Viper Snake

Reviewed by: BD Editors

A blue-colored Sri Lankan pit viper curled up on.
A blue-colored Sri Lankan pit viper.

Kingdom Animalia
Phylum Chordata
Class Reptilia
Order Squamata
Family Viperidae
Subfamily  4
Genus 32
Species > 200
Length The smallest is 10 in (25 cm) the largest can reach 10 ft (3 m)
Lifespan Various
Social Structure Solitary
Status Fifty-seven species are near threatened, vulnerable, endangered, critically endangered, or extinct in the wild.
Preferred Habitat Found in a range of habitats across the world
Average Litter Size Varies, most species have live young
Main food item Small mammals, birds, lizards, and eggs.
Main predators Large mammals and birds.

The Basics

The viper snake is one of over 200 species that belong to the family Viperidae. Species from this large family are found all over the world, except for Antarctica, Australia, north of the Arctic Circle, New Zealand, Madagascar, and some island clusters such as Hawaii. Viper snakes are very diverse and are found in a variety of habitats ranging from mountains to deserts and jungles.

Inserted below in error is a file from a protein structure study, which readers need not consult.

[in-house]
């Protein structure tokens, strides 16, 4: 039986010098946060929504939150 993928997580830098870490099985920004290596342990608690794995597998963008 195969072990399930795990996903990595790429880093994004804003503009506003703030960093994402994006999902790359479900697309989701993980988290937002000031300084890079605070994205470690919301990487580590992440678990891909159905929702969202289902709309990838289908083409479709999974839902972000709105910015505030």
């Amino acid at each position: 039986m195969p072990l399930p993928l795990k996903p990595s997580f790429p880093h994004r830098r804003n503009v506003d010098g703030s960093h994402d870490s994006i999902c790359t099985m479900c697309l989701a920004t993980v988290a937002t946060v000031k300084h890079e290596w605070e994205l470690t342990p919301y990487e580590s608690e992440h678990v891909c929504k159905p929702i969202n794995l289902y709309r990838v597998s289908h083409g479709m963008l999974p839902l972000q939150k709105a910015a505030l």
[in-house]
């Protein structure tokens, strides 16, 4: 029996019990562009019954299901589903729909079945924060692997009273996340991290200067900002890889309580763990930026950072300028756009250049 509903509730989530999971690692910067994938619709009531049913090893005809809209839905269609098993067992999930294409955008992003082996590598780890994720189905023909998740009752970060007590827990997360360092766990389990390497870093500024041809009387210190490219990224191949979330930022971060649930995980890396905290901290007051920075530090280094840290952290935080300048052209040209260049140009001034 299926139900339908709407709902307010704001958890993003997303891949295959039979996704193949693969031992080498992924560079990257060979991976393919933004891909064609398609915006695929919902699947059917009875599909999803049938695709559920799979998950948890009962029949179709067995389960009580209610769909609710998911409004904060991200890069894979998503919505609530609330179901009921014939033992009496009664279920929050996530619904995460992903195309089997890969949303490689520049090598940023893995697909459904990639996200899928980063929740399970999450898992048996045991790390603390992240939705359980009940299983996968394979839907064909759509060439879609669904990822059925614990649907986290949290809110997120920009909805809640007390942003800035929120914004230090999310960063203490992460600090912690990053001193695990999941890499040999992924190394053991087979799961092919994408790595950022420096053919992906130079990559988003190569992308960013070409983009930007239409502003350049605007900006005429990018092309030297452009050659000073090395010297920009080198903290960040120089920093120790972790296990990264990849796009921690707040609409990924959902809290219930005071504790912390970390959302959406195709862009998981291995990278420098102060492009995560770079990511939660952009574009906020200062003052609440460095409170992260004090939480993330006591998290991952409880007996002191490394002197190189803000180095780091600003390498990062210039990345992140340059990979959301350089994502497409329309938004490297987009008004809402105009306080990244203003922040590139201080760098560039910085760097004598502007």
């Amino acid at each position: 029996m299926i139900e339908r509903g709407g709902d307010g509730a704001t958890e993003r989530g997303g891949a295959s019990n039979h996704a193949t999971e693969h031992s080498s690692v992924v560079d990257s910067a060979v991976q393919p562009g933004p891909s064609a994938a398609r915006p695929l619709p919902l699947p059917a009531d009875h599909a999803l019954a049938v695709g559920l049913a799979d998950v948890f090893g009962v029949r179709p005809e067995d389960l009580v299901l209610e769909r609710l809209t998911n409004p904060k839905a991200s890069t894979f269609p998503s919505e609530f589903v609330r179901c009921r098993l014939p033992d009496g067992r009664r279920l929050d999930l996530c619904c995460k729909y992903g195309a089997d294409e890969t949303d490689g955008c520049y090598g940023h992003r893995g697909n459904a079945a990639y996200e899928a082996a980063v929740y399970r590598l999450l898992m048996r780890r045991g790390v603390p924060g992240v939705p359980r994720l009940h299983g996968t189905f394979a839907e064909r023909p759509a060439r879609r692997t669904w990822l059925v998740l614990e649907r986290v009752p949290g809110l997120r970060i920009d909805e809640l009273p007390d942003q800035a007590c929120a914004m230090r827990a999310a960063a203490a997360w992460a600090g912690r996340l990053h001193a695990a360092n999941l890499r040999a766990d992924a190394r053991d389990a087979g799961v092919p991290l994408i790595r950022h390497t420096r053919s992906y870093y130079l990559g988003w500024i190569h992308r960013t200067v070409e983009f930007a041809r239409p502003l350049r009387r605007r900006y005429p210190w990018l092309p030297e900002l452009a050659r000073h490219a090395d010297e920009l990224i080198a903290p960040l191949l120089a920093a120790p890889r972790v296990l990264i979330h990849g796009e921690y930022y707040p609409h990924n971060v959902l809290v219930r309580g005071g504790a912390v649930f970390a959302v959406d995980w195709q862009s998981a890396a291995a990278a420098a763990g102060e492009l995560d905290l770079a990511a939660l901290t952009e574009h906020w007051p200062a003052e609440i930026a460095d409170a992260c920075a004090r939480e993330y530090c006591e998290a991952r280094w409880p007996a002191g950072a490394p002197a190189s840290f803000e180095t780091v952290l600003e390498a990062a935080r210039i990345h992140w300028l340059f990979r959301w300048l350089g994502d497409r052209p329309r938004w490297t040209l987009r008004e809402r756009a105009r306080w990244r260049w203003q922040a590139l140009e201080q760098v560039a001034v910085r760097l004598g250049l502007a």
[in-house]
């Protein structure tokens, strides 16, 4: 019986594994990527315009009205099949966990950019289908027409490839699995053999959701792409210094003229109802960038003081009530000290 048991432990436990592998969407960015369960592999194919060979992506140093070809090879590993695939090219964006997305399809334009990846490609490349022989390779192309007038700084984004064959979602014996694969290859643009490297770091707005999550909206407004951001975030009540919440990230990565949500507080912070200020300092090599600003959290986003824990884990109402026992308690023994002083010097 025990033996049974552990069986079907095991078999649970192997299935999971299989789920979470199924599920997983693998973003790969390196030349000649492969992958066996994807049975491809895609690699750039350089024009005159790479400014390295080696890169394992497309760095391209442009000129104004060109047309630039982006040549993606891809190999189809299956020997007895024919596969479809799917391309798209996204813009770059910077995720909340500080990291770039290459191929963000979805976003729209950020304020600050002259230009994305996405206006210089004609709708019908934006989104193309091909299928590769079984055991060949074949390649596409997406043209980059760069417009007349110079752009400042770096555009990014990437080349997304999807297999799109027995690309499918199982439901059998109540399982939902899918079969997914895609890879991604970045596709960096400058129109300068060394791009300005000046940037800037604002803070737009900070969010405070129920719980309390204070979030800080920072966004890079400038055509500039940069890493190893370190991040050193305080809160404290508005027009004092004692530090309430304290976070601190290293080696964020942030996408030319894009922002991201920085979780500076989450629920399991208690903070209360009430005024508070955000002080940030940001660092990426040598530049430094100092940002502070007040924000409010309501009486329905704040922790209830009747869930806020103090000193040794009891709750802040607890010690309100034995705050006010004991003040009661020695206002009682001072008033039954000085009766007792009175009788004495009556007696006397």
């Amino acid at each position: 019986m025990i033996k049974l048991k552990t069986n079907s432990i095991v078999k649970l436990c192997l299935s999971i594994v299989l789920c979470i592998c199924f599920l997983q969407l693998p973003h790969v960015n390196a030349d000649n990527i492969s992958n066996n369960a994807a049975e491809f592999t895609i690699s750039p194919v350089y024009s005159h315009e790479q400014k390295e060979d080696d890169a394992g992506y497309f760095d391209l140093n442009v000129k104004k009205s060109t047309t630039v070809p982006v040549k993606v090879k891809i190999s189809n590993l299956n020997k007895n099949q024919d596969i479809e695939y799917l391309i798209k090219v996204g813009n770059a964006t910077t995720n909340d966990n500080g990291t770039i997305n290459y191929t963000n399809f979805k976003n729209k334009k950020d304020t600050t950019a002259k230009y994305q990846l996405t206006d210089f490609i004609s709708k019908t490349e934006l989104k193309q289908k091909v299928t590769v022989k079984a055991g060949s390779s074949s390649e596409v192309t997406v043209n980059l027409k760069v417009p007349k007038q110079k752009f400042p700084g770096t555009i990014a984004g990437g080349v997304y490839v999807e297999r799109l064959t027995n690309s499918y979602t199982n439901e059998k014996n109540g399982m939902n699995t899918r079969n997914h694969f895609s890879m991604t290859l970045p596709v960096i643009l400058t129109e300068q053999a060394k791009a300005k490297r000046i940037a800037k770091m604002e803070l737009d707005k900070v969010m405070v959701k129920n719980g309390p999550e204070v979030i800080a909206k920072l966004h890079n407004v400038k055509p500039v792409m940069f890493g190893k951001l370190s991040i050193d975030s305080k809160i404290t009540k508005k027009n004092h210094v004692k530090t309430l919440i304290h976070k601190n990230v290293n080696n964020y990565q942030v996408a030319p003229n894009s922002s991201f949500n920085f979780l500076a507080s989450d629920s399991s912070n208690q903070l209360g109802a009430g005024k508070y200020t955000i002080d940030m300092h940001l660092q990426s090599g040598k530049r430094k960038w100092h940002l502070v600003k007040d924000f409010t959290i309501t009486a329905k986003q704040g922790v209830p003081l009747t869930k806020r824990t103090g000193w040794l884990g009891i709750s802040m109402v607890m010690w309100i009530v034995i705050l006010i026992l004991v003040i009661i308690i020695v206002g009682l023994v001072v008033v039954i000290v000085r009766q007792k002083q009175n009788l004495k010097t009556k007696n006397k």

The viper snake generally has a large, triangular-shaped head because of large venom glands located behind their eyes. They have short, stocky bodies compared to other snakes, such as cobras and mambas. Although they can often appear sluggish, these short, powerful bodies give them more power to strike and ambush their prey. Vipers are usually camouflaged and blend in with their environment.

All species are venomous, although some are more dangerous than others. A viper’s venom is mostly hemotoxic, meaning that it acts on the blood, unlike the venom of elapid species, which is neurotoxic and affects the nervous system.

Vipers eat a variety of food depending on the size of the snake. Prey includes small mammals, birds, lizards, and eggs. Vipers will detect their prey through chemical signals and lie in wait until it can ambush it. The viper will inject its venom and let its prey go, waiting for it to die. This method of hunting protects the snake from any damage the prey species might cause it. When their victim is dead, the snakes swallow it whole.

Most species of viper are viviparous and give birth to live young. There are a few exceptions to this, including the six species of night adders.

A bush viper with its mouth open, displaying its fangs
A bush viper

The Four subfamilies of Vipers

There are four subfamilies of the viper snake: Azemiopinae, Causinae, Crotalinae, and Viperinae.